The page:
C: POST http://classified.example.com/update_classified.php
   HTTP/1.1
        Cache-Control: no-store
        Pragma: no-cache
        Host: classified.example.com
        Authorization: SASL
                 mechanism="OTP",id="0001",credentials="AHRpbQ=="

     S: HTTP/1.1 401 Unauthorized
        Cache-Control: no-store
        WWW-Authenticate: SASL
                 id="0001",challenge="b3RwLW1kNSAxMjMga2UxMjM0IGV4dA=="

     C: POST http://classified.example.com/update_classified.php
   HTTP/1.1
        Cache-Control: no-store
        Pragma: no-cache
        Host: classified.example.com
        Authorization: SASL
                 id="0001",credentials="aGV4OjExZDRjMTQ3ZTIyN2MxZjE="

     S: HTTP/1.1 235 OK
        Cache-Control: no-store
        WWW-Authenticate: SASL id="0001"

    CP: POST http://classified.example.com/update_classified.php
   HTTP/1.1
        Host: classified.example.com
        Content-Type: ...
        Content-Length: ...

        ...request body...

    SP: HTTP/1.1 200 OK
        ...Response to POST, if any...

    CP: ...Any subsequent request for a data on the same server,
           unless the server requests reauthentication...

  4.7.9 Example 9 - Client authentication fails.

   In this example the client authentication fails and the server
   indicates this in its final message using the <sasl-status>
   directive.

     C: GET http://classified.example.com/classified.html HTTP/1.1



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        Host: classified.example.com

     S: HTTP/1.1 401 Unauthorized
        Cache-Control: no-store
        WWW-Authenticate: SASL
                 mechanisms="DIGEST-MD5,GSSAPI,CRAM-MD5",
                 realm="testrealm@example.com",
                 id="jfkasdgru42705"

     C: GET http://classified.example.com/classified.html HTTP/1.1
        Cache-Control: no-store
        Pragma: no-cache
        Host: classified.example.com
        Authorization: SASL
                 mechanism="CRAM-MD5",
                 id="jfkasdgru42705"

     S: HTTP/1.1 401 Unauthorized
        Cache-Control: no-store
        WWW-Authenticate: SASL
                 id="jfkasdgru42705",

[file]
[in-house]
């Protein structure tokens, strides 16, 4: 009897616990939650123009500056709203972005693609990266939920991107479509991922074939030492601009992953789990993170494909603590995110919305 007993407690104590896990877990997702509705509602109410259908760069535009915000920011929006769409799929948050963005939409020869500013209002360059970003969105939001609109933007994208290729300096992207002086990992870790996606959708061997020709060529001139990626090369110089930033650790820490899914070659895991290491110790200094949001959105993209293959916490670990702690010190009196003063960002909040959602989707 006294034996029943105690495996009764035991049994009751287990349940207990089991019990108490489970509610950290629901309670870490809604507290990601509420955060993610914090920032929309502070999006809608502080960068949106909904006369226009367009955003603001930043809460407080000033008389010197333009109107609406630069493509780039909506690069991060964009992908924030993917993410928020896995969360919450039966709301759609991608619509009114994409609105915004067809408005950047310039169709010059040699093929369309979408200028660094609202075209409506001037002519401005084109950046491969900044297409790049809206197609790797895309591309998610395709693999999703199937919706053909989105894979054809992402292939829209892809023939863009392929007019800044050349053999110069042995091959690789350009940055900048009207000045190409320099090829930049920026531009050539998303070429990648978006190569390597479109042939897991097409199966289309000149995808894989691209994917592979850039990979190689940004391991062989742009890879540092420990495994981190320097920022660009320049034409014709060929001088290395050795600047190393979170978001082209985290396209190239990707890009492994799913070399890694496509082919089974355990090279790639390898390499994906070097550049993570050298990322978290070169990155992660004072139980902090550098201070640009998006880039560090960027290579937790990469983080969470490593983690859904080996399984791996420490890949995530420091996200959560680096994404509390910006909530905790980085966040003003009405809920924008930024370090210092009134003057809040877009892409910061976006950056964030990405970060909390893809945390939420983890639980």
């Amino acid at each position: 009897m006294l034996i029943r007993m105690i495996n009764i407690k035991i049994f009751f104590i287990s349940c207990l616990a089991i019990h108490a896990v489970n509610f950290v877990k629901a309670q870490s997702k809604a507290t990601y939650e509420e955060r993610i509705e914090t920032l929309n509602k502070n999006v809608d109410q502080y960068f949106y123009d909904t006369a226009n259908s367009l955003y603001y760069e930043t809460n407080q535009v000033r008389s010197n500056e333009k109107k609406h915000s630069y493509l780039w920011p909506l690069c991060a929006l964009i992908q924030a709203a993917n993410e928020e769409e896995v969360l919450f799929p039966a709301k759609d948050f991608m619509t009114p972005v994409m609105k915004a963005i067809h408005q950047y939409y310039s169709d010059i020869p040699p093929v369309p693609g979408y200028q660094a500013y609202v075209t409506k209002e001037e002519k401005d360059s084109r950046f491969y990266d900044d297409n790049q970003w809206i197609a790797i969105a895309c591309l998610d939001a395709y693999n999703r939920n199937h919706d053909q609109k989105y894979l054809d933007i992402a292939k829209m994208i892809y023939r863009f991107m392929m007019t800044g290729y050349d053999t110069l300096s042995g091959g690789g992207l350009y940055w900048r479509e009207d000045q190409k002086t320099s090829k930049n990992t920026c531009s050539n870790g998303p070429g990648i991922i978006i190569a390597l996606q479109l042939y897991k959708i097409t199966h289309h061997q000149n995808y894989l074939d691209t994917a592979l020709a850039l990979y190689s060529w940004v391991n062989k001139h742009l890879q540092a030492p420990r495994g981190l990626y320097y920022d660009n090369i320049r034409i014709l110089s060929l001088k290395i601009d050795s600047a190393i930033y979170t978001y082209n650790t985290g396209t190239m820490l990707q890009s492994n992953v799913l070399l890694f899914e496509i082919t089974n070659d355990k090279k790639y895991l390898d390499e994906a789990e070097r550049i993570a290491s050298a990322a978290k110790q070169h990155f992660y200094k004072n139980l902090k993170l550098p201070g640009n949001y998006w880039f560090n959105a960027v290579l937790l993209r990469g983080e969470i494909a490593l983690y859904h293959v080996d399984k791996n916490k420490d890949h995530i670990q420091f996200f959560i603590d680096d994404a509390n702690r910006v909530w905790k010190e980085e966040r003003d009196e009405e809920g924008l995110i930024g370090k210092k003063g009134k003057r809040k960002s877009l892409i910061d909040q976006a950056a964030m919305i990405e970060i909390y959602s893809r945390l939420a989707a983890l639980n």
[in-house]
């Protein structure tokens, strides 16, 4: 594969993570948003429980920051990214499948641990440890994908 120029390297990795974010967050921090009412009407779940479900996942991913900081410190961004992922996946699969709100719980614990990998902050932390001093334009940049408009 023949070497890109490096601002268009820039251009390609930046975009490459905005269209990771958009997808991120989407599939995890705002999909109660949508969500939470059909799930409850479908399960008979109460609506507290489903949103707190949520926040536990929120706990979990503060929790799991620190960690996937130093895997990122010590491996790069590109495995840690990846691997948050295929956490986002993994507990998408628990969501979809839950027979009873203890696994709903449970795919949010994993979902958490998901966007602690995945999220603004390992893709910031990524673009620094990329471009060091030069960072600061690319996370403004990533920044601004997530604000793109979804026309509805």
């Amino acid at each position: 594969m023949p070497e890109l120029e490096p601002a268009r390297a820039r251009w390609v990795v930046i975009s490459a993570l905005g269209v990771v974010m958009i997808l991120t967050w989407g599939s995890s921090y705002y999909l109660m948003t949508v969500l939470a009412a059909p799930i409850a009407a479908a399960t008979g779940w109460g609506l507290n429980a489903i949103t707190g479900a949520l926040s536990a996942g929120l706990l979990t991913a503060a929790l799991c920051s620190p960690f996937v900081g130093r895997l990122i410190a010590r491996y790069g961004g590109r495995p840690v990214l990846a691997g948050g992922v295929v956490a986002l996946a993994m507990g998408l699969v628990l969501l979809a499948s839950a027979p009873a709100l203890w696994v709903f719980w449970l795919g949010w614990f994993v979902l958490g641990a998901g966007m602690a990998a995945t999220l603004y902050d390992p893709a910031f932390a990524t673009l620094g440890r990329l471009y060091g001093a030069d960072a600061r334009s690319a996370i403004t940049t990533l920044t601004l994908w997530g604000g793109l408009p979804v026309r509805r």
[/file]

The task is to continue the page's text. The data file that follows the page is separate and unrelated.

challenge="PDE4OTYuNjk3MTcwOTUyQHBvc3RvZmZpY2UucmVzdG9u
                           Lm1jaS5uZXQ+"

     C: GET http://classified.example.com/classified.html HTTP/1.1
        Cache-Control: no-store
        Pragma: no-cache
        Host: classified.example.com
        Authorization: SASL
                 id="jfkasdgru42705",
                 credentials="dGltIGI5MTNhNjAyYzdlZGE3YTQ5NWI0ZTZlNzMzNG
                            QzODkw"

     S: HTTP/1.1 401 Unauthorized
        Cache-Control: no-store
        WWW-Authenticate: SASL
                 id="jfkasdgru42705"
                 status="failed"

   At this point, both the server and the client shall return to their
   initial state wrt. the SASL authentication.

 4.8 Interoperability with existing HTTP/1.1 clients and servers

   A client supporting a certain SASL-based authentication mechanism
   allowing for initial responses MUST NOT include a <sasl-credentials>
   directive in a "SASL" <auth-scheme> authorization request in an
   Authorization or Proxy-Authorization header unless it knows that the



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   server supports the SASL mechanism in question. The client SHOULD use
   an OPTIONS request to discover the server's SASL capabilities (see
   Section 4.3.1.2 for more details).

   A server supporting SASL-based authentication SHOULD include a
   "Basic" and a "Digest Access" <auth-scheme> token in a WWW-
   Authenticate or Proxy-Authenticate header field, if these
   authentication methods are acceptable to the server. This ensures
   proper interworking with clients only capable of performing a "Basic"
   or "Digest Access" authentication. Since these authentication
   mechanisms does not offer strong security, the risk of downgrading
   attacks should be carefully considered (see also the "Security
   Considerations" section in this memo and Section 4.1 and 4.2 in
   [RFC2617]).

 4.9 Preferences

   Servers MUST list authentication mechanisms in the WWW-Authenticate
   (Proxy-Authenticate) header field in preferred order.

 4.10 SASL mechanism recommendations

   It is RECOMMENDED that an SASL mechanism that supports the
   negotiation of a security layer with integrity protection be used,
   and that this protection be enabled to avoid the connection being
   hijacked after authentication has taken place. [RFC2222] discusses
   some of the security issues related to SASL mechanisms.

5  IANA considerations

 5.1 GSSAPI/SASL service name

   For use with SASL [RC2222], a protocol must specify a service name to
   be used with various SASL mechanisms, such as GSSAPI.  For HTTP, the
   service name shall be "http".

 5.2 HTTP/1.1 Status codes

   This memo defines the following HTTP/1.1 status codes:

   -235 "Authentication Completed"
   -236 "Proxy Authentication Completed"
   -432 "Transition Needed"
   -450 "Authentication mechanism not accepted"







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6  Security considerations

 6.1 Introduction

   This memo describes a method to integrate the SASL framework in
   HTTP/1.1. SASL as such allows a wide variety of mechanism, each with
   their own security characteristics.  The following sections represent
   an attempt to discuss threats that can be regarded to be generic in
   the sense that they apply to the integration itself rather than
   specific SASL mechanisms. Security services offered by, and security